The power of NOT touching your students.

DISCLAIMER: I reserve the right to change my mind, tweak, alter and utterly contradict the views expressed in this newsletter at any time that seems appropriate :-).

A few weeks ago a student came into the office with an urgent question. She had overheard me explaining to another teacher why I don’t tend to give manual assists in class. Being a new teacher herself, she wanted some further clarification on this point. Quite honestly, she is not the first person to approach me regarding this topic, and I have grappled with this for quite a while. I will also wholeheartedly admit that I am never fully satisfied with my answer to this query because while I have been the recipient of truly fantastic, sensitive and even healing manual assists; I have also endured assists that have been incredibly injurious, careless, and harmful. The worst of these incidences was a full chiropractic facet adjustment on my cervical spine in the middle of a yoga class, which a few days later left me with severely limited range of motion in my neck.

That particular incident made me terrified to lay my hands on students for almost 6 months, and to this day I am not entirely comfortable being assisted by yoga teachers in general. However, it has lead to a very interesting, constant and personal debate over the benefit of manual assists/adjustments. This quandary became all the more urgent when I began to train teachers to teach.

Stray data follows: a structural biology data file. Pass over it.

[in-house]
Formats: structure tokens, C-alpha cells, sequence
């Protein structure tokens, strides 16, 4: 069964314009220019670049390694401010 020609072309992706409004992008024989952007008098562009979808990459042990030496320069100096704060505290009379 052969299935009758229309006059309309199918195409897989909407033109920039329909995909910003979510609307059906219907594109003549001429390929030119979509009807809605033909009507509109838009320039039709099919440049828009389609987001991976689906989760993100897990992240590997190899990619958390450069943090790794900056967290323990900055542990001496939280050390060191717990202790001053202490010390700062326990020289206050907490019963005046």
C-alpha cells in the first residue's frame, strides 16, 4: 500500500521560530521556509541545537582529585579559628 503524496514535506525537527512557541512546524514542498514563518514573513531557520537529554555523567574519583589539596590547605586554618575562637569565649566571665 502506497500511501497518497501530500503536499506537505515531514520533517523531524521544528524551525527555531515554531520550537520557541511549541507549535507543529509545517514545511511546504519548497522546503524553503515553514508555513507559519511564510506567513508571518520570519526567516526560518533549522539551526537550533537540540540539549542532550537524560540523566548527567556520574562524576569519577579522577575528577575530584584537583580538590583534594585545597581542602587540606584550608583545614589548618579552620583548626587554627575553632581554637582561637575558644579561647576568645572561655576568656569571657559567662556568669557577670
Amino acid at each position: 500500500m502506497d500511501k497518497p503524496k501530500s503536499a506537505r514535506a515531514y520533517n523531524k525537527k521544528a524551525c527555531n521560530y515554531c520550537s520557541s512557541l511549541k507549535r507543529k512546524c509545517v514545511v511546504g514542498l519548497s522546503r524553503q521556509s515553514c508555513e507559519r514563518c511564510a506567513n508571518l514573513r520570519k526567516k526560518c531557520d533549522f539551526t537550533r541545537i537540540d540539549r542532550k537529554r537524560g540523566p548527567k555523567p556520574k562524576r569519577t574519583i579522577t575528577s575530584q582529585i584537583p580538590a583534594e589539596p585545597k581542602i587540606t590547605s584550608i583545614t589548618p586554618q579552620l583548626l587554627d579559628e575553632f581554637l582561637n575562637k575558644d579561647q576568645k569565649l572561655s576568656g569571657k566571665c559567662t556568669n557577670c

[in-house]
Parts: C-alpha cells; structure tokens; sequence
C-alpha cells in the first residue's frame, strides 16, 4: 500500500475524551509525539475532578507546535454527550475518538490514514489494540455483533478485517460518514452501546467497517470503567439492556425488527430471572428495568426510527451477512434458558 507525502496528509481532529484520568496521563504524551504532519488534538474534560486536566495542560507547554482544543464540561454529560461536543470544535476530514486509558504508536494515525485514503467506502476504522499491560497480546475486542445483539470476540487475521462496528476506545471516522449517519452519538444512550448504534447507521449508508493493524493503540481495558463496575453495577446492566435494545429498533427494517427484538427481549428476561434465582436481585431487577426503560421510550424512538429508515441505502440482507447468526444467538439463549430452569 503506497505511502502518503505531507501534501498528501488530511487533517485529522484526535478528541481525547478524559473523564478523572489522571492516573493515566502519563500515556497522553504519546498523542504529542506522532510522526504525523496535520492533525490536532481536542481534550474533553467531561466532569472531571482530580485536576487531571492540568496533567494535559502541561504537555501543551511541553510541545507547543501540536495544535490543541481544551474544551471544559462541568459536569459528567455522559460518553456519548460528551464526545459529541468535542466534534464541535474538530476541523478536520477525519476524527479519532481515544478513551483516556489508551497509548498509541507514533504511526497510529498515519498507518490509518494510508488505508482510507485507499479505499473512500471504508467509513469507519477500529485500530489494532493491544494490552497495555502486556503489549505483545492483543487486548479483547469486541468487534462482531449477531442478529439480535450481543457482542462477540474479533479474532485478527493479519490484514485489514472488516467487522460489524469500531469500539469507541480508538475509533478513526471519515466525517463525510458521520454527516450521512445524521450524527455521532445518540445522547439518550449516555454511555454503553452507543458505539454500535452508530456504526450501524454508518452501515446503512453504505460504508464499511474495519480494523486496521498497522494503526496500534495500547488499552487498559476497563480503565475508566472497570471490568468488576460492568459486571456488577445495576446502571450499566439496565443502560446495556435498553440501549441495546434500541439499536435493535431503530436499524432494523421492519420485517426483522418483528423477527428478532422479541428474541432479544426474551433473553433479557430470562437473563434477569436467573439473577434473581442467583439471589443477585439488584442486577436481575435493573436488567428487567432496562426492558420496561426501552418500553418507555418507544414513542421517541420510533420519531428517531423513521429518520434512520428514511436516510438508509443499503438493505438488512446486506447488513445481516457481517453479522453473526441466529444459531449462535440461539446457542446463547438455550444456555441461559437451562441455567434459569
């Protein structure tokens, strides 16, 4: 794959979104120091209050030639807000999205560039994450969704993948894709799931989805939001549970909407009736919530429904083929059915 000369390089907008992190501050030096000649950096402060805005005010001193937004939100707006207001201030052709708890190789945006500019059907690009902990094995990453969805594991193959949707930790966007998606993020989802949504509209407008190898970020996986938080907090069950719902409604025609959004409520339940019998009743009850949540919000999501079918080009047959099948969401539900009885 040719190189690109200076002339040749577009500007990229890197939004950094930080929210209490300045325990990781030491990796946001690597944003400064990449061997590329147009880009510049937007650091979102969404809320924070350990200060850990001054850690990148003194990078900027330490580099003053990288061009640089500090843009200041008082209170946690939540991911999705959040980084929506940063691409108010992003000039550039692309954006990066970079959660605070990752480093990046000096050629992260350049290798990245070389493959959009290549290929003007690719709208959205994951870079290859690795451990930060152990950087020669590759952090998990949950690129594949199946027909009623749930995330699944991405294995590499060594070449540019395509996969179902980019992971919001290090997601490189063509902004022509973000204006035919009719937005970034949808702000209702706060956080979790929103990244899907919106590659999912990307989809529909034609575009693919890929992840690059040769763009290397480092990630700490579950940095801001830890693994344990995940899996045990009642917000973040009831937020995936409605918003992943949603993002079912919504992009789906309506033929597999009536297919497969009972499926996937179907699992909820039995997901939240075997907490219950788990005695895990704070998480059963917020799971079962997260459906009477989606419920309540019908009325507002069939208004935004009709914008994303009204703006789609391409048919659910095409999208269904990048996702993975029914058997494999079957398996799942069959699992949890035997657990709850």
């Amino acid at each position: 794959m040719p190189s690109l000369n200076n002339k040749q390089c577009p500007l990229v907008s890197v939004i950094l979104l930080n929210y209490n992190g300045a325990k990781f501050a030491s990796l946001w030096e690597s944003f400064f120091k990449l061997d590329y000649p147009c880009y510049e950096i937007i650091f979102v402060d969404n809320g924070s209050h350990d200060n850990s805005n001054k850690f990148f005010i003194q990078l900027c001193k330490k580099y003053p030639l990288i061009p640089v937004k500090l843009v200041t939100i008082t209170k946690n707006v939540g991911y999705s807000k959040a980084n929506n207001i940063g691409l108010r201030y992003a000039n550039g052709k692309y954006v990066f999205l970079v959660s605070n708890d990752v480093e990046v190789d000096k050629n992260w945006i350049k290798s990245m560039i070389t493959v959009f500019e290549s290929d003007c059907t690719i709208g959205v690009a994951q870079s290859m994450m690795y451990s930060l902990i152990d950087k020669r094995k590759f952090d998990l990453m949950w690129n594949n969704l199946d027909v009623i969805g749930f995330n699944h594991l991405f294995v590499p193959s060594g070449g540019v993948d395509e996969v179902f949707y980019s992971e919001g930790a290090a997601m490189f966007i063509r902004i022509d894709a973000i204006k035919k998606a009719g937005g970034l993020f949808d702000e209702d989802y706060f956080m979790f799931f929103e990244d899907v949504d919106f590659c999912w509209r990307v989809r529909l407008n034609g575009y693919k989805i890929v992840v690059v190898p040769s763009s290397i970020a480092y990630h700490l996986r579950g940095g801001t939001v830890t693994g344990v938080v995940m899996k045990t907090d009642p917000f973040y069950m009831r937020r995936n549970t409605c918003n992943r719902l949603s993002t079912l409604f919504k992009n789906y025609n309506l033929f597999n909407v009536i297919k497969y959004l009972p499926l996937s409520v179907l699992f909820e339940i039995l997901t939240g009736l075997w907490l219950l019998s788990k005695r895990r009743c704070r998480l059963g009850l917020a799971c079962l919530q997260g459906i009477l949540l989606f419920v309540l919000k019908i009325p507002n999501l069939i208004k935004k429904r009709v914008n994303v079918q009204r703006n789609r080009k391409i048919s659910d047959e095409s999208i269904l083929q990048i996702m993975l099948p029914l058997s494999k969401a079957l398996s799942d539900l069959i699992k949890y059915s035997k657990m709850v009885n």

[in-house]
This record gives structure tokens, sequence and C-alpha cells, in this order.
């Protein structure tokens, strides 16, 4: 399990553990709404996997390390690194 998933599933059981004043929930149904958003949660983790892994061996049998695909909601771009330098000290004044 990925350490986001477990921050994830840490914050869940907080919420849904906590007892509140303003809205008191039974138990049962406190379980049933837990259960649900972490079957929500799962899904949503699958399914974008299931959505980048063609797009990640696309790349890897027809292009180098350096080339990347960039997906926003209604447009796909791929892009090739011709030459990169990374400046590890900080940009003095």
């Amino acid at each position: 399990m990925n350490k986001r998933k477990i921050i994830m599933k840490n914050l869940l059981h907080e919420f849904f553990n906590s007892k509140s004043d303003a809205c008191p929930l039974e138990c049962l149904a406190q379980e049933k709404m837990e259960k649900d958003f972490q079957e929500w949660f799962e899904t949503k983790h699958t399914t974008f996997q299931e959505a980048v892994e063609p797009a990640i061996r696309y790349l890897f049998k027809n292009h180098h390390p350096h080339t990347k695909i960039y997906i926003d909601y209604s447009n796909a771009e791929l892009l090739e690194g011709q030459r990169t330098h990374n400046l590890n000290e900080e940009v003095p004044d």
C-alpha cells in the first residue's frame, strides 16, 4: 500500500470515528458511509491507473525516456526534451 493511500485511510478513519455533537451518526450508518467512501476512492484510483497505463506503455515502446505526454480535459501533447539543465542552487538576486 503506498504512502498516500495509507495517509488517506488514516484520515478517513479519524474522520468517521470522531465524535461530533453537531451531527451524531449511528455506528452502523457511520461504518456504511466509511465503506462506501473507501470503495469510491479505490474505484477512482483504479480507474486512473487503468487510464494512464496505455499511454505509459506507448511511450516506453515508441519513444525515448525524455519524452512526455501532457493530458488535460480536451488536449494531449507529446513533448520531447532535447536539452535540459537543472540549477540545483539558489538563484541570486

As with most things, the answer lay not in the extremes of “never touch anyone in class” and “make SURE you lay your hands on every student at some point in class” but somewhere in that intuitive grey area. I started to contemplate this in my own practice of teaching with a simple pro/con list based on my experience as a student.

Pro:

  • Thought : “I would never have believed I could get into a handstand if my teacher Ginny had not lifted my hips up into my first one”
  • Thought: “I would never have dreamed of putting my rib cage on my thighs in paschimottonasana if Victor Von Kooten hadn’t spent 10 mins with me in a workshop guiding me into the pose.”